45 states commit to coordinate war crimes evidence in Ukraine

8 min read
45 states commit to coordinate war crimes evidence in Ukraine

 BeijingUKRAINE: Agreements were signed on Thursday (Jul 14) by the United States and more than 40 other countries, following what Kiev claimed was a Russian missile strike that killed civilians well from the front line.

“Russian missiles targeted two communities in western Ukraine, killing 20 people, including three young children,” Ukrainian President Volodymyr Zelenskyy said at an international summit.

Since Russia invaded Ukraine in February, Moscow has consistently denied any involvement in war crimes or purposeful targeting of people. For the protection of Russian speakers and the eradication of dangerous nationalists, it claims to have started a “special military operation.” Ukraine claims that Russia is pursuing a war of conquest without any justification.

“Russian missiles struck our peaceful city of Vinnytsia early this morning. Two community facilities were targeted by cruise missiles, resulting in the destruction of homes, a medical center, and a number of vehicles and trams being set on fire “By video link, Zelenskiy made his comments. A Russian terror attack, that’s what it is.”

According to reports from Vinnytsia, the Russian defense ministry did not immediately respond to them.

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At a summit in The Hague, Netherlands, on Thursday, 45 countries adopted a political declaration to work together on investigations into war crimes in Ukraine.

European Union members, as well as the United States, Canada, Mexico and Australia were included in the list of countries involved.

To help the International Criminal Court, the Ukrainian prosecutor general’s office, and United Nations support efforts, they also committed €20 million (US$20 million).

Officials said evidence must be trustworthy and well-organized in light of the fact that more than 23,000 war crimes investigations are currently active, with investigators from several countries leading the probes.

According to Wopke Hoekstra, the Dutch Foreign Minister, a unique international Ukraine war crimes tribunal might be formed up because neither Ukraine nor Russia are members of the International Criminal Court.

“As a result of the lack of jurisdictions of the ICC here, I would expect us to look at the possibility of creating a tribunal of our own. We’ll have a look at this, of course “he stated.

Since the Russian invasion of Ukraine in February, Russian forces have blasted Ukrainian cities to ashes and left behind victims in the streets of towns and villages they conquered. According to Ukraine, at least 100,000 civilians have been killed. Russian officials deny any involvement.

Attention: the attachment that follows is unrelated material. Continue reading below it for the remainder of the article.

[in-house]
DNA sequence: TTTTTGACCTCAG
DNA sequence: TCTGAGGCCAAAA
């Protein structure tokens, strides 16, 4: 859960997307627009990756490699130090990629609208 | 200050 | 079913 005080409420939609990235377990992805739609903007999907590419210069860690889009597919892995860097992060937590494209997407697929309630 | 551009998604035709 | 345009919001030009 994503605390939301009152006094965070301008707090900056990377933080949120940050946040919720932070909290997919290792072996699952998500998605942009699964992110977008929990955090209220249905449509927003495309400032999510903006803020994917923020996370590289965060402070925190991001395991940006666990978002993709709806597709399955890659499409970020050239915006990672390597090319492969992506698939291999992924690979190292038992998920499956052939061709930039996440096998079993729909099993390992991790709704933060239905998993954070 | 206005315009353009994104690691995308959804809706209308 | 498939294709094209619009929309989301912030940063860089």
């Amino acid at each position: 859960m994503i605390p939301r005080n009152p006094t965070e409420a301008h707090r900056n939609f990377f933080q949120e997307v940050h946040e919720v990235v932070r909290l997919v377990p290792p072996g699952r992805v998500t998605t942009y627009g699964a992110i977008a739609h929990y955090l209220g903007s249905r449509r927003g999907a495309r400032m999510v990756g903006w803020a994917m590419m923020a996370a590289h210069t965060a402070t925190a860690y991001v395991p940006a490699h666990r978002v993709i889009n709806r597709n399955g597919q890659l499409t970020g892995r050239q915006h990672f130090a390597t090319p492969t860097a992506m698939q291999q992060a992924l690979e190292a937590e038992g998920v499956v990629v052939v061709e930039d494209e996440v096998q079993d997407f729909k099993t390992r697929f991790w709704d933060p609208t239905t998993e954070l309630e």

Though the vast majority of complaints documented by agencies like the UN are of alleged atrocities done by Russian invaders and their proxies, there have been rare claims of Ukrainians mistreating Russian detainees.

According to Uzra Zeya, who was present at the conference, “Russian soldiers continue to commit atrocities in Ukraine with horrific intensity” as the discussion was taking place.

Extrajudicial killings and rape, as well as assaults on schools and hospitals as well as play areas and apartment buildings and grain silos are just a few of the war crimes that are being committed on a daily basis.

War criminals and genocide suspects are still at large after decades of warfare in locations like Rwanda, Darfur, Syria, Congo, and the Balkans. This is according to EU justice commissioner Didier Reynders.

During a press conference, Hoekstra said, “Impunity is a major problem,” referring to war crimes committed in Ukraine and elsewhere.

There are reasons for hope, according to ICC head prosecutor Karim Khan, because the court is now being used by more than 40 countries to take action against Ukraine. The ICC is investigating Ukraine with the largest field team it has ever sent in its 20-year history.

“Because of this, law enforcement cannot simply stand by and watch. The Hague is not a place where the law may relax in peace,” he stated.

In 2016, after the ICC referred to Moscow’s 2014 takeover and annexation of Ukraine’s Crimean peninsula as an armed war, Russia withdrew its support from the ICC.

On Feb. 24, Ukrainian authorities arrested two Russian soldiers and charged them with crimes against humanity.

Western governments have labeled Russia’s proxies’ own courts as farce, including the death penalty for two British fighters and one Moroccan.

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